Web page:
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Organic farmers think of milk fever in cows in different ways

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Milk fever in dairy cattle is a well-known disease, which primarily occurs in older cows in connection with calving. The disease is characterized by the cow being cold, rolling and maybe paralyzed.

The disease is often combined with the cows yielding less milk, and the cows have an increased risk of developing mastitis, metritis and ketosis — all diseases that influence the animals’ welfare and the farm economy significantly.

The occurrence of milk fever at organic farms may be higher than at the conventional farms, according to researchers at Aarhus University in Denmark. Previous studies have even found considerable differences in the occurrence of milk fever at herd level within the group of organic farmers without being able to explain why.

A new interview study from Aarhus now shows that the farmers assess the problem in very different ways and that the occurrence of milk fever is very dependent on access to summer pasture.

The study also shows that many organic farmers are critical of legislation in Denmark that prevents them from treating the milk fever with calcium directly into the cow’s vein, and that the organic farmers are working with different strategies when it comes to prevention, Aarhus said.

In this study, 56 organic farmers with herds of more than 100 cows were interviewed over the telephone about their understanding of milk fever, their practical procedures regarding prevention and how they deal with milk fever. The answers have been analyzed and compared to data from the herds from the Danish Cattle Database.

From the 56 farmers, 38 answered that they did not think that they had a problem with milk fever. One farmer explained that even though a veterinarian thought she had a problem, she has chosen to accept that milk fever was inevitable, especially in old (fourth lactation or older) and slightly fat cows. Others accepted the problem but tried at the same time to reduce it, for instance to a condition that only happens periodically, according to Aarhus. Furthermore, the problem was related to certain seasons, to the ages of the cows and to human handling.

Twenty-six farmers answered that they found milk fever to be a very problematic condition also because of secondary complications, such as retained placenta, mastitis, ketosis, reduced yield and displaced abomasum.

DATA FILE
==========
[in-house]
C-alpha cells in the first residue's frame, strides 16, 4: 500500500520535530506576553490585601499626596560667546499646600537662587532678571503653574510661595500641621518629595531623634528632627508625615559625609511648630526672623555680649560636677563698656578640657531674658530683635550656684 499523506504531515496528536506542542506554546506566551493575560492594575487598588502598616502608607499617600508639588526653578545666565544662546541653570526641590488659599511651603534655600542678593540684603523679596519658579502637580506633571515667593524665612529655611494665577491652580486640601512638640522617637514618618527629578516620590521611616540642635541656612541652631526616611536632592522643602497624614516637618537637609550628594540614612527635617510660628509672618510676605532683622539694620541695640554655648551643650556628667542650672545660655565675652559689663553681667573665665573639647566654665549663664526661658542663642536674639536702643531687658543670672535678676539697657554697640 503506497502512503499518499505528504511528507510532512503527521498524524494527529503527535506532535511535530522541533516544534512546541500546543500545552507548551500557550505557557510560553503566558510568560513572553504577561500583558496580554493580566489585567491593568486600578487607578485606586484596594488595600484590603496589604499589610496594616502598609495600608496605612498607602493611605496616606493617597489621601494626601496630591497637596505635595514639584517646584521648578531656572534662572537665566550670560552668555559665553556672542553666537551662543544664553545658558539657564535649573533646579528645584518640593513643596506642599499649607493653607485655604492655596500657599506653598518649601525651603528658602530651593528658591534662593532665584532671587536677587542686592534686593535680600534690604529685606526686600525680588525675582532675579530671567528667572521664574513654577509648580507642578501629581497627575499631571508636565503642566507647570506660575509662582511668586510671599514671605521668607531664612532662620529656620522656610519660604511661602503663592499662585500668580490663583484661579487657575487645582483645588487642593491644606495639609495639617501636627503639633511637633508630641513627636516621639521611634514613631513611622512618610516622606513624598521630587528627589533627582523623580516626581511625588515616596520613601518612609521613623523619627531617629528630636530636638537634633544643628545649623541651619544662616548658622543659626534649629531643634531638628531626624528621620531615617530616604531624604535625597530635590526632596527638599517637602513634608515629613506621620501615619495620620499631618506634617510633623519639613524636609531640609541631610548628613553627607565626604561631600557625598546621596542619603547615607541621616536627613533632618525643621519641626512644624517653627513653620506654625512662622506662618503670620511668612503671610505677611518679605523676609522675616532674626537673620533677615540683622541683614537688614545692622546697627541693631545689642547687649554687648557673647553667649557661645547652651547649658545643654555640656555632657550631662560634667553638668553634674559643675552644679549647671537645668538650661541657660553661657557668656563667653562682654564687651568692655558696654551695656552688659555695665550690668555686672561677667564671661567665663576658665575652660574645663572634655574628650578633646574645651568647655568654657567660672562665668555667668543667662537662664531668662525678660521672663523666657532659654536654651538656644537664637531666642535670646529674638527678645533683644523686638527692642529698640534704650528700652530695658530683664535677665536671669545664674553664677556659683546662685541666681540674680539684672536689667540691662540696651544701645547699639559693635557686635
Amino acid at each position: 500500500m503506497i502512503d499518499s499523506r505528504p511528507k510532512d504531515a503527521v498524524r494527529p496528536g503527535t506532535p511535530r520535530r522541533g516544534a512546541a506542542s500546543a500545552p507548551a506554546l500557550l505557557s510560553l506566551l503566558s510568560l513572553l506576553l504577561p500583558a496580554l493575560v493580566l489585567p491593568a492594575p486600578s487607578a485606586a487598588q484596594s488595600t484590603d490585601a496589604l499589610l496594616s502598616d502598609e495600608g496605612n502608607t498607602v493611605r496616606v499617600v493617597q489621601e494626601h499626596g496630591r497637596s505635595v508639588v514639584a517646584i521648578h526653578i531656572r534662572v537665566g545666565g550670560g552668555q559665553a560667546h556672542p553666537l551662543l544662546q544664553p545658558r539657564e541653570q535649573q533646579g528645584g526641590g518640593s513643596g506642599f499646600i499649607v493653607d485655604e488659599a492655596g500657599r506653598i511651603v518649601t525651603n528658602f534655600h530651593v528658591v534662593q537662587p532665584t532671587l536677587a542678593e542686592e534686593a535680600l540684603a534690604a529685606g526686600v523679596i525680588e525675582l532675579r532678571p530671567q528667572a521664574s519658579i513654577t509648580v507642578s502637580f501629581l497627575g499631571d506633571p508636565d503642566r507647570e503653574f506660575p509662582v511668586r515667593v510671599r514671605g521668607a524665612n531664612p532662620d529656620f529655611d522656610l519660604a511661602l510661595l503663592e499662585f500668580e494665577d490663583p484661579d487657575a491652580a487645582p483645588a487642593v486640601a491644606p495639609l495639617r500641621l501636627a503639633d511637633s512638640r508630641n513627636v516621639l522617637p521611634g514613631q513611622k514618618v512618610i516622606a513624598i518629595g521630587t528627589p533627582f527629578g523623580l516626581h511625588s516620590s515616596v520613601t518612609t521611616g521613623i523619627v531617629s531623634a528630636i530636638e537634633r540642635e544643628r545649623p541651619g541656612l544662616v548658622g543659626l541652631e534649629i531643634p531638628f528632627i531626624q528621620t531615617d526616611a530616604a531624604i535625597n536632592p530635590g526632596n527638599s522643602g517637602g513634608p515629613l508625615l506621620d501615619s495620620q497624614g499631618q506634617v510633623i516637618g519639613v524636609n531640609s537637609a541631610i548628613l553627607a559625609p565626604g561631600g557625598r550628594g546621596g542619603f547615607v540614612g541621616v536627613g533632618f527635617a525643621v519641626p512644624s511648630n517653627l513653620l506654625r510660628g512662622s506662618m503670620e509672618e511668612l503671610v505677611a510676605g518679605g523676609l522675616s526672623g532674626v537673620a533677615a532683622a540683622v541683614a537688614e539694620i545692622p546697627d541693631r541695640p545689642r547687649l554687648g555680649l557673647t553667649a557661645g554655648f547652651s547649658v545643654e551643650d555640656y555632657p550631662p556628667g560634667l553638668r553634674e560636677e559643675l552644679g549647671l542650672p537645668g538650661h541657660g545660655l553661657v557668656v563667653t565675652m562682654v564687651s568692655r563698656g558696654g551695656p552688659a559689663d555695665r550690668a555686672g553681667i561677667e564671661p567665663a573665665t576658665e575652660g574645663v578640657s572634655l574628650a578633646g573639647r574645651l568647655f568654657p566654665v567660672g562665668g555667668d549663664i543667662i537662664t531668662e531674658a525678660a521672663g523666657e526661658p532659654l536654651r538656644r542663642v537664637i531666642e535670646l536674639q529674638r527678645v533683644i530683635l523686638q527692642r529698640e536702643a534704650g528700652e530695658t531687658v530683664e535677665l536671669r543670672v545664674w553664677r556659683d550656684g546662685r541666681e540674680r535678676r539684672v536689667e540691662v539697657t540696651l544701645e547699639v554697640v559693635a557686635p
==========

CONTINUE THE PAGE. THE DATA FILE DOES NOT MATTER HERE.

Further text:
Twenty-five of the farmers expressed that they had a hard time understanding why they were not allowed to treat the cows with calcium in the blood themselves as the rules in the organic regulation state, the university said. Several pointed to the fact that they do understand that only the vets are allowed to treat with antibiotics, but they do not understand why it is also the vet who administer the calcium.

Several of the farmers pointed out that the method they in fact were allowed to use, which was to give the cow the calcium orally, was a method they did not find scientifically good enough, because the organic calcium products that are considered to have a sufficient effect do not exist.

Comprehension, prevention

To the question about prevention of milk fever via feeding, almost all farmers focused primarily on good feeding of dry cows, for instance by using a separate dry-cow blend and dry-cow minerals, Aarhus said. The farmers’ answers varied much in the choice of methods of drying off where some used an abrupt withdrawal (the cow is fed straw and water for a period to stop the milk production), while others supplied their cows with hay, silage, wrap or a dry-cow blend.

The farmers also differed when speaking of feeding of dry cows during summer and winter. For instance, the feeding was almost the same during winter and summer for some, while others replied that they supplemented the grass with dry-cow minerals and allocated feed according to needs, according to the university.

Coupling to milk fever data

All interviewed farmers gave the researchers their permission to collect the farm’s data from the cattle database from 2016 on registered calving, and all occurrences of milk fever were listed. The number of percentages of milk fever in cows of third parity or more in 2016 in the 56 herds varied from 0% to 14.9%.

The 10 herds with the fewest registered occurrences were herds where all owners mentioned good dry-cow feeding as the most important preventing initiative, whereas the group with the most registered occurrences of milk fever to a higher degree mentioned minerals and calcium products as means of prevention, Aarhus said.

In the group with the fewest occurrences of milk fever, seven out of 10 producers fed their dry cows in the same way when grazing during summer and winter. In the group with the most occurrences of milk fever, only two out of 10 producers supplied the grazing with another feed.

So far, the Aarhus researchers concluded that correct summer feeding of dry cows is very essential in relation to prevention of milk fever. Previous studies have shown that grazing cows are at higher risk of developing milk fever, and this study confirms this statement. This study also shows that there is a difference in the occurrence of milk fever at summer feeding (primarily grass) compared to cows fed almost the in same way all year round.

On the other hand, this study cannot tell anything about the significance of the difference of the types of winter feeding. This may be because the farmers have different descriptions of how dry-cow feeding is allocated.

The next phase of this study will also include going into this matter in depth.

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